You kind of have to feel for Wills. Yesterday, Prince William gave a moving tribute to his mother at a charity event for the 21st anniversary of Child Bereavement UK. But all anyone can talk about is something else he said that day. While at the opening archives at St. John's College, Prince William called his daughter, Princess Charlotte, "ladylike." All of Twitter (and even some major publications) have had some very big problems with the Duke of Cambridge's particular choice of words, saying that he's reinforcing gender stereotypes. But was is comment really worth attacking?
While giving his speech, Prince William talked about the pain of losing his mother, the late Princess Diana, and how important charities like CBUK are in helping children. He said of his mother, who supported the charity from the beginning, "What my mother recognized back then and what I understand now, is that grief is the most painful experience that any child or parent can endure." It's so rare to hear a member of the Royal Family speak so openly about Princess Diana. But it's much more fun to be mad at someone right? It makes for a more interesting afternoon on Twitter, at least.
You could argue this was a no-win situation Wills landed himself in. If he hadn't called Prince George "lively" right before, it might not have even seemed so scandalous. But today it seems like all of Twitter has been pointing out that by calling Charlotte a "lady" — and letting George be the "rowdy" one —the Prince was being downright sexist.
But let's just hash this one out for a second: Of course it's true that a five-month old can't really have the grown-up, pristine manners of a Dowager Countess. At five months, she's still mastering her crawling skills and dribbling her smashed carrots at the dinner table. How can having your diaper changed ever be ladylike? And better yet, what does it even mean to "act like a lady," anyway?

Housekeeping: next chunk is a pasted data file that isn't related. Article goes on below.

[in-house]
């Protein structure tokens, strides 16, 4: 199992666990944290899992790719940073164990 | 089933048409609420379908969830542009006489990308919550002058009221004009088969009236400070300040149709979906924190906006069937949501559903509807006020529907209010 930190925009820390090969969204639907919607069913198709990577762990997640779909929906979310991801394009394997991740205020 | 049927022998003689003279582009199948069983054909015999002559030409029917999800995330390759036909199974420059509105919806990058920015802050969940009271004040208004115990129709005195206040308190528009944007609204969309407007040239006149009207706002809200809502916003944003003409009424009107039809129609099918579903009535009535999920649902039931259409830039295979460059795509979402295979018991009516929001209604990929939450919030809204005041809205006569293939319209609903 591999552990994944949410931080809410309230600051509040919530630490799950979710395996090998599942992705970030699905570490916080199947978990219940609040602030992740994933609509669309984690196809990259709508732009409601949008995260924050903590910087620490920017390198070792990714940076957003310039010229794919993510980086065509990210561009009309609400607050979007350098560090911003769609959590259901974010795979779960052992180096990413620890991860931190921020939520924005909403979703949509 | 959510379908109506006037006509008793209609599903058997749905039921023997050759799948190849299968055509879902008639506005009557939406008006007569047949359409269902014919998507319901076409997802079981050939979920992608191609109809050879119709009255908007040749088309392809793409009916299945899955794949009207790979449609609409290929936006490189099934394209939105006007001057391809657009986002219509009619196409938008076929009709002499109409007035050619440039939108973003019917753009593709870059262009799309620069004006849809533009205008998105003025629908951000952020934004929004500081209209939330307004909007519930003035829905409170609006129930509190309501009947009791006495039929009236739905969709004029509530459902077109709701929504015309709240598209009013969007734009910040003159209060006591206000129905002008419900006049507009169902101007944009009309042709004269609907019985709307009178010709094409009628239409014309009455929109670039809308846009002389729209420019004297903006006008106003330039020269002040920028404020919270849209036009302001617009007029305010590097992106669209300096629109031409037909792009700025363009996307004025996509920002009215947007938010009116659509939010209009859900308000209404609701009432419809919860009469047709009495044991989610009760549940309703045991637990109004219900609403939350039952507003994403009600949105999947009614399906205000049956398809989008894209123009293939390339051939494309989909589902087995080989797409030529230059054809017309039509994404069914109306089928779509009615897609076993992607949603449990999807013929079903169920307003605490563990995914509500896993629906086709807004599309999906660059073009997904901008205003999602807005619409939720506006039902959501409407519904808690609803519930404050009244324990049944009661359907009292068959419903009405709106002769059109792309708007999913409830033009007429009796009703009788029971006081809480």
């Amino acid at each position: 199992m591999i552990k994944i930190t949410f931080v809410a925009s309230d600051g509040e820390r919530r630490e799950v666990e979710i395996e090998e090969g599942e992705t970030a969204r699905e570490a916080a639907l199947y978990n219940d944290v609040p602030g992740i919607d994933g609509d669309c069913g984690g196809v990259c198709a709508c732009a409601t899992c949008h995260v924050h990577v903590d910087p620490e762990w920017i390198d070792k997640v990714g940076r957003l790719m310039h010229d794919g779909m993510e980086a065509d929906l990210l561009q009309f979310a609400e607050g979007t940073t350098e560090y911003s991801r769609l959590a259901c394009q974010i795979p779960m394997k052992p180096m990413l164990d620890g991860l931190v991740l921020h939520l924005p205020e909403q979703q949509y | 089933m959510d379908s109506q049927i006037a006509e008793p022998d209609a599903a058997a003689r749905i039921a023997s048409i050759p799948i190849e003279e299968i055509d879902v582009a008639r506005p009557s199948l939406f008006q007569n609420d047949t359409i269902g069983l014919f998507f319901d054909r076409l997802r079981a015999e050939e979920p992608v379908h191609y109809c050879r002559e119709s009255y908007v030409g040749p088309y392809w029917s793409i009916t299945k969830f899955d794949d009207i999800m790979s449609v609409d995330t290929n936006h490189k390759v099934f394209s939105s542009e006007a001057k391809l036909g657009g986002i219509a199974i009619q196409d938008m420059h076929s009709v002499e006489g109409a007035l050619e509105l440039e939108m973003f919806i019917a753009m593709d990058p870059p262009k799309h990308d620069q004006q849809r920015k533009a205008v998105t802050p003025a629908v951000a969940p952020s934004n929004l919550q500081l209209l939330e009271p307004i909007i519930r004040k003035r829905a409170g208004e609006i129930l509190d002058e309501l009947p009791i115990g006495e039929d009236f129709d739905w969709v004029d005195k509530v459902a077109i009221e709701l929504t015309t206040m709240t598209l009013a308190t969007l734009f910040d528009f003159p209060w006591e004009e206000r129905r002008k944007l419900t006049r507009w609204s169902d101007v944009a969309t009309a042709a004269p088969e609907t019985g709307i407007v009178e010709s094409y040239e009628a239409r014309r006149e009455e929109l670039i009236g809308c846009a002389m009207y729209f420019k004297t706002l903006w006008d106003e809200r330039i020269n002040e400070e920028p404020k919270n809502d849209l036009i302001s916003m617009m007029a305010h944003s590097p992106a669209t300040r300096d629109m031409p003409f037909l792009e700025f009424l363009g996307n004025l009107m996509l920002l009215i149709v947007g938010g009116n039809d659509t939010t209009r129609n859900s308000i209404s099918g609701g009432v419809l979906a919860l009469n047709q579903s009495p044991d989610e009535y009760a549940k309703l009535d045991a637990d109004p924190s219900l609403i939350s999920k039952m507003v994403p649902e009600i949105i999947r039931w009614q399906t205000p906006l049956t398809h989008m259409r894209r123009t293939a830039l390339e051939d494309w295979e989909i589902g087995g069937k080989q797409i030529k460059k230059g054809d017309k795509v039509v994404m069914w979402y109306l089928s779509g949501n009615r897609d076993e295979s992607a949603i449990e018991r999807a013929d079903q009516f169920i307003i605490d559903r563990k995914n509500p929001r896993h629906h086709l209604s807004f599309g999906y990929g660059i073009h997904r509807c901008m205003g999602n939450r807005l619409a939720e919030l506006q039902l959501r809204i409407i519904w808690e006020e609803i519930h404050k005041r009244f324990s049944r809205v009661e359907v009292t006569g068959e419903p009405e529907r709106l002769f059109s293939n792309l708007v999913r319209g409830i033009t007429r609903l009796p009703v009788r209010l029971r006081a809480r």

It might be a safe bet to say that Prince William didn't mean it like that, guys. Everyone just take a deep breath. What he probably meant, and when you contrast it against the "lively" description he gave his son, is that Charlotte's the quiet one and George is the one running around, tearing up ballrooms. A lot of sibling duos are opposites. My own brother was sweet as pie and slept through every long car ride. I, on the other hand, was pretty lively and managed to singlehandedly ruin family vacations (that's their story, at least).
If anything, Prince William's comments were pretty tactful. What he may have really wanted to say was, "Prince George is driving us mad." And if so, I feel his pain. It's not about putting Charlotte in the corner. It could just honestly be a slightly nicer way of saying George is noisy and no one's slept in ages.
I mean, can we just look at how intense this moment from Charlotte's christening was?
The word "lady" is a little more loaded in England, especially within royal family, which is steeped in history and tradition. Hearing a modern prince suggest his daughter acts like a "lady" (with perhaps a veiled implication that somehow, she should) can sound a little throwback-ish to the dark ages. But let's not forget Wills also called George a little monkey. Are we really going to hound him for body shaming his boy?
Gender stereotypes are a tricky thing to meander around, especially since our cultural vocabulary is so loaded with them. But why is being "ladylike" even such a bad thing? Some girls are naturally prim, maybe a little shy, and yes, happen to like ribbons and pink. That doesn't mean they can't be awesome, badass feminists, too. And it's certainly impossible for any of us to know what Charlotte will be like, lady or not. So everyone just take a Twitter chill pill.